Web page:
The Works of Shakespeare: In Eight Volumes : Collated with the Oldest Copies, and Corrected, with Notes, Explanatory, and Critical, Volume 7
C. Hitch and L. Hawes, J. and R. Tonson, B. Dod, G. Woodfall, J. Rivington, R. Baldwin, T. Longman, S. Crowder and Company, W. Johnson, C. Corbet, T. Lownds, and T. Caslon, 1762
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Achilles Ajax anſwer Antony arms bear better blood bring brother Brutus Cĉfar Cafar Caſca changes Char Cleo Cleopatra Clot comes dead dear death doth ears Enter Eros Exeunt Exit eyes fair fall father fear fight firſt follow fool fortune friends give Gods gone Guid hand hath head hear heart Hector himſelf hold honour I'll Italy keep King lady leave live look Lord Madam Mark matter mean meet moſt muſt myſelf nature never night noble once peace Pleb Poft poor pray Queen reaſon Roman Rome ſay SCENE ſee ſhall ſhe ſhould ſome ſpeak ſtand ſtrange ſuch ſweet ſword tell thee Ther there's theſe thing thoſe thou thought Troi Troilus true What's whoſe worthy
Page 33 - Cowards die many times before their deaths ; The valiant never taste of death but once. Of all the wonders that I yet have heard, It seems to me most strange that men should fear; Seeing that death, a necessary end, Will come when it will come.
Page 331 - And posts, like the commandment of a King, Sans check, to good and bad: but when the planets In evil mixture to disorder wander, What plagues, and what portents, what mutiny, What raging of the sea. shaking of earth, Commotion in the winds, frights, changes, horrors, Divert and crack, rend and deracinate The unity and married calm of states Quite from their fixture!
Page 49 - Had you rather Caesar were living and die all slaves, than that Caesar were dead, to live all free men? As Caesar loved me, I weep for him; as he was fortunate, I rejoice at it; as he was valiant, I honour him : but, as he was ambitious, I slew him. There is tears for his love; joy for his fortune; honour for his valour; and death for his ambition.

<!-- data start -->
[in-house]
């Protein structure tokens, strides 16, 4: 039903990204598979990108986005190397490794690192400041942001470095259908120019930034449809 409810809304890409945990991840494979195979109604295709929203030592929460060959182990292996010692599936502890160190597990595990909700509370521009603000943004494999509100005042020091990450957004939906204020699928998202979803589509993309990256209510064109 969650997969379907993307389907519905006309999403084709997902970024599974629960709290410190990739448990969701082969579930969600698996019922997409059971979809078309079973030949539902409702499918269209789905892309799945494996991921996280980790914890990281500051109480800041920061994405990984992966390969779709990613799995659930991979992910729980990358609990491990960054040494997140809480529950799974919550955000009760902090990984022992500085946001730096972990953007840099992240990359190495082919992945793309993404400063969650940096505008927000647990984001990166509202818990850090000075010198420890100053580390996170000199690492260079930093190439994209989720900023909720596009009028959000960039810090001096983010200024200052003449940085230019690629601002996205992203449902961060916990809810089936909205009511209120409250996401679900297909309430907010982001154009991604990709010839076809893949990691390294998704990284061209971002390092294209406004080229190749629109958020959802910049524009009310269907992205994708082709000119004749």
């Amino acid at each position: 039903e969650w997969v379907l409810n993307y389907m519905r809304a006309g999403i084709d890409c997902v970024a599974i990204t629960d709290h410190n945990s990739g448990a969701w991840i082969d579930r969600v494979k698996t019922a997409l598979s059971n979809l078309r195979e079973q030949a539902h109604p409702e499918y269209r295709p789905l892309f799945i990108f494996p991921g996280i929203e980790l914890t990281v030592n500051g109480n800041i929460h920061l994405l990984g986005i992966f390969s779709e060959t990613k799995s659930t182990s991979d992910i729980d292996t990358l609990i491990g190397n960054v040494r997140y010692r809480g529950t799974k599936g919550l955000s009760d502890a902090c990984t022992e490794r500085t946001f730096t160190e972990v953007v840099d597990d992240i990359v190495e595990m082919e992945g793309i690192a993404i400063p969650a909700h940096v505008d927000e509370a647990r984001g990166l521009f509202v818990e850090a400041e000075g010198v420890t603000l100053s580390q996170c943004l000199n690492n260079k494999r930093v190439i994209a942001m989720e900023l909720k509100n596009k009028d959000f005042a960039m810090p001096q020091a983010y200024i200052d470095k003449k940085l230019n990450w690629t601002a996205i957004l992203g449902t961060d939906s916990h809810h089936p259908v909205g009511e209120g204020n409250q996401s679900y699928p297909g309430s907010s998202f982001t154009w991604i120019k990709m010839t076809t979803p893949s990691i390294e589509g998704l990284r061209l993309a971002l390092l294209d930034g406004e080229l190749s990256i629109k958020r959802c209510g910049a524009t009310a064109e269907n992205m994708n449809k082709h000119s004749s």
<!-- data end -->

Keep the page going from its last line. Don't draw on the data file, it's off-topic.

Page 54 - And will, no doubt, with reasons answer you. I come not, friends, to steal away your hearts : I am no orator, as Brutus is ; But, as you know me all, a plain blunt man, That love my friend...
Page 22 - How that might change his nature, there's the question: It is the bright day that brings forth the adder; And that craves wary walking. Crown him? — that? And then, I grant, we put a sting in him, That at his will he may do danger with.
Page 10 - I cannot tell what you and other men Think of this life ; but, for my single self, I had as lief not be as live to be In awe of such a thing as I myself.
Page 113 - O'er-picturing that Venus, where we see The fancy outwork nature: on each side her Stood pretty dimpled boys, like smiling Cupids, With divers-colour'd fans, whose wind did seem To glow the delicate cheeks which they did cool. And what they undid, did. AGR. O, rare for Antony! ENO. Her gentlewomen, like the Nereides, So many mermaids, tended her i...
Page 53 - This was the most unkindest cut of all; For when the noble Caesar saw him stab, Ingratitude, more strong than traitors...
Page 7 - And do you now put on your best attire? And do you now cull out a holiday? And do you now strew flowers in his way, That comes in triumph over Pompey's blood? Be gone! Run to your houses, fall upon your knees, Pray to the gods to intermit the plague That needs must light on this ingratitude.